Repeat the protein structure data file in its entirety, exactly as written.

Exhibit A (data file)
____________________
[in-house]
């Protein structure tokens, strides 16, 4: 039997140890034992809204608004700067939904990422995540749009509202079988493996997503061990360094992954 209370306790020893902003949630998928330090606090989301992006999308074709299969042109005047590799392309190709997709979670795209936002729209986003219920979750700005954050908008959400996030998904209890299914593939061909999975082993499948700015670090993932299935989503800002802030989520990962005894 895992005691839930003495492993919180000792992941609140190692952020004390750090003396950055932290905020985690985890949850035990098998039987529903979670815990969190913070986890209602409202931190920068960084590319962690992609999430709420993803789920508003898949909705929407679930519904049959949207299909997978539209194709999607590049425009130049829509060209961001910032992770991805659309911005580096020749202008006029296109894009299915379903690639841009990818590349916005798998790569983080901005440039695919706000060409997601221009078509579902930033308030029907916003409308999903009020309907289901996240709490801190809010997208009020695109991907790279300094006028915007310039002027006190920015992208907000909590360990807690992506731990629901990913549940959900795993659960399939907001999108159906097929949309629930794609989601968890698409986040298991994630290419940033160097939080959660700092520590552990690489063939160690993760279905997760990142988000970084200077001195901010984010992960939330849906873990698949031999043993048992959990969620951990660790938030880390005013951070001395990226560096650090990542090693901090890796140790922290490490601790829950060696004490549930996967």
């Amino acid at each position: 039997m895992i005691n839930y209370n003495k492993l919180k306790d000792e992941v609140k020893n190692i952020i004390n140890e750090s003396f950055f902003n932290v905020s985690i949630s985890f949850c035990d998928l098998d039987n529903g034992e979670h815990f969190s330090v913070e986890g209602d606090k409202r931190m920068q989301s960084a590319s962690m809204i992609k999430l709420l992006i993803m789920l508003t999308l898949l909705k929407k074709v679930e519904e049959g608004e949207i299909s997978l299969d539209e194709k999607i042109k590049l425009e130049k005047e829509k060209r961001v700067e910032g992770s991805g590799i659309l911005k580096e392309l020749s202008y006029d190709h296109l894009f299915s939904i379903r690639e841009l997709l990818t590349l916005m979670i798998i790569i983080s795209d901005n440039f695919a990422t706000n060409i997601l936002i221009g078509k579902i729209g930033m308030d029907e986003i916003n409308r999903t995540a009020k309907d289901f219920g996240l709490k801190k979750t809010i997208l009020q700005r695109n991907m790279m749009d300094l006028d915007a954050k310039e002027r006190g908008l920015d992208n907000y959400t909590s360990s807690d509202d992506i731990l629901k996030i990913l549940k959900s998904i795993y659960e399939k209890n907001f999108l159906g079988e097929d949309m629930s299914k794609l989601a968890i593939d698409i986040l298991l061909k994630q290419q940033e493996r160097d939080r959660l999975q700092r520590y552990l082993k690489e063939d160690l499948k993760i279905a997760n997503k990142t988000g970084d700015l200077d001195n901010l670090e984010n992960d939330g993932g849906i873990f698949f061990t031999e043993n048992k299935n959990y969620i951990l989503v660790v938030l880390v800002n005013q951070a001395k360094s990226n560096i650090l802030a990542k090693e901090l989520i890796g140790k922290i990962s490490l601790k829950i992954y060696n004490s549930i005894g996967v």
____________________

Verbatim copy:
[in-house]
């Protein structure tokens, strides 16, 4: 039997140890034992809204608004700067939904990422995540749009509202079988493996997503061990360094992954 209370306790020893902003949630998928330090606090989301992006999308074709299969042109005047590799392309190709997709979670795209936002729209986003219920979750700005954050908008959400996030998904209890299914593939061909999975082993499948700015670090993932299935989503800002802030989520990962005894 895992005691839930003495492993919180000792992941609140190692952020004390750090003396950055932290905020985690985890949850035990098998039987529903979670815990969190913070986890209602409202931190920068960084590319962690992609999430709420993803789920508003898949909705929407679930519904049959949207299909997978539209194709999607590049425009130049829509060209961001910032992770991805659309911005580096020749202008006029296109894009299915379903690639841009990818590349916005798998790569983080901005440039695919706000060409997601221009078509579902930033308030029907916003409308999903009020309907289901996240709490801190809010997208009020695109991907790279300094006028915007310039002027006190920015992208907000909590360990807690992506731990629901990913549940959900795993659960399939907001999108159906097929949309629930794609989601968890698409986040298991994630290419940033160097939080959660700092520590552990690489063939160690993760279905997760990142988000970084200077001195901010984010992960939330849906873990698949031999043993048992959990969620951990660790938030880390005013951070001395990226560096650090990542090693901090890796140790922290490490601790829950060696004490549930996967």
């Amino acid at each position: 039997m895992i005691n839930y209370n003495k492993l919180k306790d000792e992941v609140k020893n190692i952020i004390n140890e750090s003396f950055f902003n932290v905020s985690i949630s985890f949850c035990d998928l098998d039987n529903g034992e979670h815990f969190s330090v913070e986890g209602d606090k409202r931190m920068q989301s960084a590319s962690m809204i992609k999430l709420l992006i993803m789920l508003t999308l898949l909705k929407k074709v679930e519904e049959g608004e949207i299909s997978l299969d539209e194709k999607i042109k590049l425009e130049k005047e829509k060209r961001v700067e910032g992770s991805g590799i659309l911005k580096e392309l020749s202008y006029d190709h296109l894009f299915s939904i379903r690639e841009l997709l990818t590349l916005m979670i798998i790569i983080s795209d901005n440039f695919a990422t706000n060409i997601l936002i221009g078509k579902i729209g930033m308030d029907e986003i916003n409308r999903t995540a009020k309907d289901f219920g996240l709490k801190k979750t809010i997208l009020q700005r695109n991907m790279m749009d300094l006028d915007a954050k310039e002027r006190g908008l920015d992208n907000y959400t909590s360990s807690d509202d992506i731990l629901k996030i990913l549940k959900s998904i795993y659960e399939k209890n907001f999108l159906g079988e097929d949309m629930s299914k794609l989601a968890i593939d698409i986040l298991l061909k994630q290419q940033e493996r160097d939080r959660l999975q700092r520590y552990l082993k690489e063939d160690l499948k993760i279905a997760n997503k990142t988000g970084d700015l200077d001195n901010l670090e984010n992960d939330g993932g849906i873990f698949f061990t031999e043993n048992k299935n959990y969620i951990l989503v660790v938030l880390v800002n005013q951070a001395k360094s990226n560096i650090l802030a990542k090693e901090l989520i890796g140790k922290i990962s490490l601790k829950i992954y060696n004490s549930i005894g996967v």